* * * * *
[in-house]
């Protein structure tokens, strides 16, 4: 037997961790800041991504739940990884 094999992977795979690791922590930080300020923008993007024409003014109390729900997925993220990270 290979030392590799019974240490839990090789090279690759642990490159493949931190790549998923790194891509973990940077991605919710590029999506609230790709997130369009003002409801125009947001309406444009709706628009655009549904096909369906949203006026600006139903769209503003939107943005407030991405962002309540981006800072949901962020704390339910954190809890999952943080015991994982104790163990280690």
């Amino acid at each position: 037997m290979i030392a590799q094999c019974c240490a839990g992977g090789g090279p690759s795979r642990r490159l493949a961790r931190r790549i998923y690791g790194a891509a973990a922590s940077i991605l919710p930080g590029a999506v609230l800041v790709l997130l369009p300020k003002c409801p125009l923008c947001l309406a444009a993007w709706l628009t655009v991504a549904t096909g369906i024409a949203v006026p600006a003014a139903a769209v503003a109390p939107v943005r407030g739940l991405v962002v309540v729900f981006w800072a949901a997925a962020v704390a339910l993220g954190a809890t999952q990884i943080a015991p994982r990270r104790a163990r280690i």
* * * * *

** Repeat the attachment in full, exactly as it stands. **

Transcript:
[in-house]
């Protein structure tokens, strides 16, 4: 037997961790800041991504739940990884 094999992977795979690791922590930080300020923008993007024409003014109390729900997925993220990270 290979030392590799019974240490839990090789090279690759642990490159493949931190790549998923790194891509973990940077991605919710590029999506609230790709997130369009003002409801125009947001309406444009709706628009655009549904096909369906949203006026600006139903769209503003939107943005407030991405962002309540981006800072949901962020704390339910954190809890999952943080015991994982104790163990280690």
């Amino acid at each position: 037997m290979i030392a590799q094999c019974c240490a839990g992977g090789g090279p690759s795979r642990r490159l493949a961790r931190r790549i998923y690791g790194a891509a973990a922590s940077i991605l919710p930080g590029a999506v609230l800041v790709l997130l369009p300020k003002c409801p125009l923008c947001l309406a444009a993007w709706l628009t655009v991504a549904t096909g369906i024409a949203v006026p600006a003014a139903a769209v503003a109390p939107v943005r407030g739940l991405v962002v309540v729900f981006w800072a949901a997925a962020v704390a339910l993220g954190a809890t999952q990884i943080a015991p994982r990270r104790a163990r280690i």